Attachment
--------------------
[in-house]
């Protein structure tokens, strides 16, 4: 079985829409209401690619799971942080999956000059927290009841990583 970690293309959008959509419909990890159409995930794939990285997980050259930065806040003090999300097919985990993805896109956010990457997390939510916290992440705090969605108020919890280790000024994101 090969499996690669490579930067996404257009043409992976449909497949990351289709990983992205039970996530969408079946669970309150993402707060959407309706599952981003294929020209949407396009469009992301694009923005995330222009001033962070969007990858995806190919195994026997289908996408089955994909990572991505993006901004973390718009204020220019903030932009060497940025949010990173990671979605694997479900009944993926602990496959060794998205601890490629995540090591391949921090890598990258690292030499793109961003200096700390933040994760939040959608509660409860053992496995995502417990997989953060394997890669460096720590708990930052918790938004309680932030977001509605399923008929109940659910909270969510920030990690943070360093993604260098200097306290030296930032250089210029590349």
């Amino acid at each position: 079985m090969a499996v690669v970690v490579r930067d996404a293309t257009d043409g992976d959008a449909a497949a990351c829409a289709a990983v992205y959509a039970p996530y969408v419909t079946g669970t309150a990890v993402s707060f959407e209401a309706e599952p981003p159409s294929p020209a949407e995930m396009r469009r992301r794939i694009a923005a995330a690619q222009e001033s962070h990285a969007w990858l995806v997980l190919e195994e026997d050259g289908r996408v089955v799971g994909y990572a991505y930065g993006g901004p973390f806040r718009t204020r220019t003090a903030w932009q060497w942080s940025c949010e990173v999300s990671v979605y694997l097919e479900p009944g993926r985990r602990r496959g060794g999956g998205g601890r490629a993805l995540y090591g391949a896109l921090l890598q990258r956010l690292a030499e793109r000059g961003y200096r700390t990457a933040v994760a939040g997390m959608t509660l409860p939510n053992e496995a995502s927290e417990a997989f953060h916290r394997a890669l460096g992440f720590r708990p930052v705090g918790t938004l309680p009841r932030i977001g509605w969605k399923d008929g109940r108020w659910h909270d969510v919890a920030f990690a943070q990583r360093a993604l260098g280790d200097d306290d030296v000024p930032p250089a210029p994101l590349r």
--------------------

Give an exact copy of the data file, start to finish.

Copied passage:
[in-house]
């Protein structure tokens, strides 16, 4: 079985829409209401690619799971942080999956000059927290009841990583 970690293309959008959509419909990890159409995930794939990285997980050259930065806040003090999300097919985990993805896109956010990457997390939510916290992440705090969605108020919890280790000024994101 090969499996690669490579930067996404257009043409992976449909497949990351289709990983992205039970996530969408079946669970309150993402707060959407309706599952981003294929020209949407396009469009992301694009923005995330222009001033962070969007990858995806190919195994026997289908996408089955994909990572991505993006901004973390718009204020220019903030932009060497940025949010990173990671979605694997479900009944993926602990496959060794998205601890490629995540090591391949921090890598990258690292030499793109961003200096700390933040994760939040959608509660409860053992496995995502417990997989953060394997890669460096720590708990930052918790938004309680932030977001509605399923008929109940659910909270969510920030990690943070360093993604260098200097306290030296930032250089210029590349």
């Amino acid at each position: 079985m090969a499996v690669v970690v490579r930067d996404a293309t257009d043409g992976d959008a449909a497949a990351c829409a289709a990983v992205y959509a039970p996530y969408v419909t079946g669970t309150a990890v993402s707060f959407e209401a309706e599952p981003p159409s294929p020209a949407e995930m396009r469009r992301r794939i694009a923005a995330a690619q222009e001033s962070h990285a969007w990858l995806v997980l190919e195994e026997d050259g289908r996408v089955v799971g994909y990572a991505y930065g993006g901004p973390f806040r718009t204020r220019t003090a903030w932009q060497w942080s940025c949010e990173v999300s990671v979605y694997l097919e479900p009944g993926r985990r602990r496959g060794g999956g998205g601890r490629a993805l995540y090591g391949a896109l921090l890598q990258r956010l690292a030499e793109r000059g961003y200096r700390t990457a933040v994760a939040g997390m959608t509660l409860p939510n053992e496995a995502s927290e417990a997989f953060h916290r394997a890669l460096g992440f720590r708990p930052v705090g918790t938004l309680p009841r932030i977001g509605w969605k399923d008929g109940r108020w659910h909270d969510v919890a920030f990690a943070q990583r360093a993604l260098g280790d200097d306290d030296v000024p930032p250089a210029p994101l590349r």